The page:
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Nontraditional Undergraduates / Highlights


Highlights


This report uses data from the three administrations of the National Postsecondary Student Aid Study conducted in 1986-87, 1989-90, and 1992-93 (NPSAS:87, NPSAS:90, and NPSAS:93) to examine enrollment trends of nontraditional students. It then uses data from the Beginning Postsecondary Students (BPS:90/94) longitudinal survey to explore the persistence and attainment of nontraditional students who first began their postsecondary education in 1989-90.

A nontraditional student was identified by the presence of one or more of the following seven characteristics: delayed enrollment into postsecondary education, attended part time, financially independent, worked full time while enrolled, had dependents other than a spouse, was a single parent, or did not obtain a standard high school diploma.

A nontraditional student was further characterized as minimally nontraditional (one characteristic), moderately nontraditional (2 or 3 characteristics), or highly nontraditional (4 or more characteristics). The following are selected findings from the study.

Enrollment Trends

  • A majority of undergraduates in all three NPSAS surveys were at least minimally nontraditional. The trends indicated that the proportion of moderately nontraditional students (primarily older-than-typical, attending part time, and financially independent) increased over time from one in four undergraduates in 1986 to nearly one in three (31 percent) in 1992. The proportion of highly nontraditional students, on the other hand, declined from 26 to 23 percent between 1989 and 1992.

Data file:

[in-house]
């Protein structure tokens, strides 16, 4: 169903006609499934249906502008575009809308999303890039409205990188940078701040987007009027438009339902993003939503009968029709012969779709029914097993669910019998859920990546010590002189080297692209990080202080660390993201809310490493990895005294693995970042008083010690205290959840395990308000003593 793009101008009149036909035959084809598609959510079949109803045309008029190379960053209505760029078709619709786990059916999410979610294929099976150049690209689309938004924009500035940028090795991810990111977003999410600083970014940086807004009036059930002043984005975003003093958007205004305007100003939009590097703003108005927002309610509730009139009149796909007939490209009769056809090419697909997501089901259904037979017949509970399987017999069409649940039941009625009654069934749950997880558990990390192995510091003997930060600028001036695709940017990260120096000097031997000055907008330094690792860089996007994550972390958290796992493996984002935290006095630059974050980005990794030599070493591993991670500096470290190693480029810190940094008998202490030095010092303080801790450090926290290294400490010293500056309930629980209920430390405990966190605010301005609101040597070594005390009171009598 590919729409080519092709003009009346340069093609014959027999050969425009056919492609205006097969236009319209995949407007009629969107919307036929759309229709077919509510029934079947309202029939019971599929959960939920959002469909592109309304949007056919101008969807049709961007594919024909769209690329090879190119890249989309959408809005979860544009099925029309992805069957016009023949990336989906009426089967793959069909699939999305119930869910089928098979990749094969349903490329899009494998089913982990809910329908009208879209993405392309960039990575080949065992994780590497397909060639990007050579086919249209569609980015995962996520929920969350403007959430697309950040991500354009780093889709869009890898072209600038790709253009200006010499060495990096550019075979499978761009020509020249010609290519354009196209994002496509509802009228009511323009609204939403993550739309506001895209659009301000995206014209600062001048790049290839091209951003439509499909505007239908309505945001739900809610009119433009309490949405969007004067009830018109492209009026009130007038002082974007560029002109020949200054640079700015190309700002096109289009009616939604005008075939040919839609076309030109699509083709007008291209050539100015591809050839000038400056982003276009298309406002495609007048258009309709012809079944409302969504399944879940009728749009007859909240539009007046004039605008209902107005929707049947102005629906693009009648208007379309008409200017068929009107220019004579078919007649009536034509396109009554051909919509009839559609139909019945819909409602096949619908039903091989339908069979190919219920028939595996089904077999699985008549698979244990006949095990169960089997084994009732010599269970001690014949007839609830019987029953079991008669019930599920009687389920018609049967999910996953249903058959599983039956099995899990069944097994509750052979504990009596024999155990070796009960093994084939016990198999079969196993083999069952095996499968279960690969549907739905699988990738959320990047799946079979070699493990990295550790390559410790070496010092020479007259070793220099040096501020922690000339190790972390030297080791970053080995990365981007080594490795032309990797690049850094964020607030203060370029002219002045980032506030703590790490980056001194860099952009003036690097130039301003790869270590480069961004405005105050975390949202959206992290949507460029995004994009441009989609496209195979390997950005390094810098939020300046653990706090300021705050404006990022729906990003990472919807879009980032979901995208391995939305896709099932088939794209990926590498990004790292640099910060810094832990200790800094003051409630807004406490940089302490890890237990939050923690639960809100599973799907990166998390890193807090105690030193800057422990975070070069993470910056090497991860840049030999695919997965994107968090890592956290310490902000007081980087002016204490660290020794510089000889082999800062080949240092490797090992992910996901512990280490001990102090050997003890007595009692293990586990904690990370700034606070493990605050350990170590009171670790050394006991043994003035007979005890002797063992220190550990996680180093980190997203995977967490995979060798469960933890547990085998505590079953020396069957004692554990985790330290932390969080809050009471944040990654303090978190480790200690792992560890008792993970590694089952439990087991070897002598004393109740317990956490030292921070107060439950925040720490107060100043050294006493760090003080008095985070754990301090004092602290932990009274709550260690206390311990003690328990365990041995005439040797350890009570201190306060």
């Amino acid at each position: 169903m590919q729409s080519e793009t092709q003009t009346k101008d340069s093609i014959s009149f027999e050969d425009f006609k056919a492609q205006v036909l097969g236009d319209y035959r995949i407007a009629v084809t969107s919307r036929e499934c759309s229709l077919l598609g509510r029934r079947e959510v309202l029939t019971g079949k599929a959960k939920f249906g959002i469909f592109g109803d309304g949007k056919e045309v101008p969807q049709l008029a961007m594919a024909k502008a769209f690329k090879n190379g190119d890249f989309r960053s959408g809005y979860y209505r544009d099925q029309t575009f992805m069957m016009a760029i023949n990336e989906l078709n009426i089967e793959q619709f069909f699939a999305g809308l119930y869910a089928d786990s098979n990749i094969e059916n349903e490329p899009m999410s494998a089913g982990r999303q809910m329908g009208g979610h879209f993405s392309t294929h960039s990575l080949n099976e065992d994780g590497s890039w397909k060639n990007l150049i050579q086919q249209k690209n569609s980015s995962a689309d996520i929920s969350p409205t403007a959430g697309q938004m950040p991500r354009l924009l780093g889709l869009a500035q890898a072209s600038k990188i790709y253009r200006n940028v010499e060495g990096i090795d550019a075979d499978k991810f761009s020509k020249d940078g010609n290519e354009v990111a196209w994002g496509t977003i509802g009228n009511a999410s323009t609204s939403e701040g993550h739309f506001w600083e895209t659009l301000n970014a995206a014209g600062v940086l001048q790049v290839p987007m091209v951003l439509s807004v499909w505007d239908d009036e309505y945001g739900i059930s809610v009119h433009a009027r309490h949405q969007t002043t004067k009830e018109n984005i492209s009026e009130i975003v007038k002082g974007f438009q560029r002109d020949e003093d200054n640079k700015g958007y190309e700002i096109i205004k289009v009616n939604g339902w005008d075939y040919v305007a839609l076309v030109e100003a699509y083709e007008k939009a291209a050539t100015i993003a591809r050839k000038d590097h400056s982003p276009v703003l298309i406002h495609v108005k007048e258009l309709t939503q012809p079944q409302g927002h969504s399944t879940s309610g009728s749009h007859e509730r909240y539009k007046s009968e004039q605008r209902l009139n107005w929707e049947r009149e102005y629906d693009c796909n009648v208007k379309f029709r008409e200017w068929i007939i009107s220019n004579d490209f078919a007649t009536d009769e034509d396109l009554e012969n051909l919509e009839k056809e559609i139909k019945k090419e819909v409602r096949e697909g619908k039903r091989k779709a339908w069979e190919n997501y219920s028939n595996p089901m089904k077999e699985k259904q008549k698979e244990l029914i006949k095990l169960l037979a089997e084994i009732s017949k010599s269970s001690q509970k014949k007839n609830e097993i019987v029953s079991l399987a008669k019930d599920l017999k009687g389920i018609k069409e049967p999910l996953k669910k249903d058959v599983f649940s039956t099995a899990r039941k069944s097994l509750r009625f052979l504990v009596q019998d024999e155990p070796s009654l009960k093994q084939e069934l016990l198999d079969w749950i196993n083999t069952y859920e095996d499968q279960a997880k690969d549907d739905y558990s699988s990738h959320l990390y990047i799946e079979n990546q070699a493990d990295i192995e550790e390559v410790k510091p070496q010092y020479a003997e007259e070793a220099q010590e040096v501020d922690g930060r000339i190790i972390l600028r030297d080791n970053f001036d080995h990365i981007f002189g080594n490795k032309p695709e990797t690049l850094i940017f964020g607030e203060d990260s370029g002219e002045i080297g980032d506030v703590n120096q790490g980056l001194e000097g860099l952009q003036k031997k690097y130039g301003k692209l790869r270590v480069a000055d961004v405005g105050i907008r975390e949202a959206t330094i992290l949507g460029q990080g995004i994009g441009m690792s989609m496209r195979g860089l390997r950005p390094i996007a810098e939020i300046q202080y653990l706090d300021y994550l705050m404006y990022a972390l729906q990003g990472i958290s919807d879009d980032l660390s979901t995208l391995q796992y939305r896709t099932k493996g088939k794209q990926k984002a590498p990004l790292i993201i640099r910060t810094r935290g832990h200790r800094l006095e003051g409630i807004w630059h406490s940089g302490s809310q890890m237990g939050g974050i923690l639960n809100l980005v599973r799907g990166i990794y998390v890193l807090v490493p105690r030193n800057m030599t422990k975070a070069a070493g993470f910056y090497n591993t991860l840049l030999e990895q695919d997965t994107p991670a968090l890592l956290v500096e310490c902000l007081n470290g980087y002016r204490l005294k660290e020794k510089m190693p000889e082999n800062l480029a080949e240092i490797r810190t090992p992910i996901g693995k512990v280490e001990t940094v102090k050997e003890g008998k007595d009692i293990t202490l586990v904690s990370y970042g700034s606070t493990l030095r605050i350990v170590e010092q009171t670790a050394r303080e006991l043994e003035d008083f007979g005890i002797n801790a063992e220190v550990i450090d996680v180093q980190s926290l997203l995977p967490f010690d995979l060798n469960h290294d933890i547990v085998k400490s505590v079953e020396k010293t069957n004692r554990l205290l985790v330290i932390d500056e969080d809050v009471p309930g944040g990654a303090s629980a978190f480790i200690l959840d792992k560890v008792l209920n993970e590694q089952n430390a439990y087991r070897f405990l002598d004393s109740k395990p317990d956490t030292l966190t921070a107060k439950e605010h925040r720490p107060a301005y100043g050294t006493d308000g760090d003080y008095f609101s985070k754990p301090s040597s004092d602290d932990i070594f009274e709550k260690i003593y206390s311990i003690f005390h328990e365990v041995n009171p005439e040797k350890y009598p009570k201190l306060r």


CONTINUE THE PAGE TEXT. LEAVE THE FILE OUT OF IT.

• While nontraditional students were concentrated in 2-year institutions, there was discernible growth in the enrollment of moderately nontraditional students in 4-year institutions (e.g., from 31 percent in 1986 to 39 percent in 1992). This was especially true for private, not-for-profit, 4-year nondoctoral institutions where the proportion of moderately nontraditional students rose from 15 percent in 1986 to 22 percent in 1992.
  • With regard to individual nontraditional characteristics, there was a generally increasing trend in the enrollment of older-than-typical students (from 54 percent of undergraduates in 1986 to 59 percent in 1992). Similarly, the proportion attending part time rose from 38 percent to 42 percent for the same time period.
  • The proportion of undergraduates who worked full time while enrolled or had dependents increased between 1986 and 1989, but then either leveled off or declined between 1989 and 1992. For example, the percentage of undergraduates who reported having dependents was 20 percent, 22 percent, and 20 percent, respectively, for 1986, 1989, and 1992.
  • The proportion of undergraduates who were single parents remained the same over the three time periods (about 7 percent), while enrollment of students who were recipients of a GED or high school equivalent certificate declined from 7 percent in 1986 to 4 percent in 1992.

Persistence and Attainment of Nontraditional Students

  • Nontraditional students were much less likely to earn a degree within 5 years of beginning their postsecondary education, and far more likely to have left school without returning than were their traditional counterparts. For example, among undergraduates with a bachelor's degree objective, about one-third (31 percent) of nontraditional students had attained a degree within 5 years, compared with more than half (54 percent) of traditional students.
  • Students who were only minimally nontraditional were much more likely to have earned a bachelor's degree (42 percent) than were moderately or highly nontraditional students (17 percent and 11 percent, respectively).
  • With regard to timing of departure, nontraditional students were more than twice as likely to leave school in their first year than were traditional students (38 percent versus 16 percent). However, for students who persisted to their second year, nontraditional students' rates of attrition were much closer to the rates of traditional students.


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National Center for Education Statistics - http://nces.ed.gov
U.S. Department of Education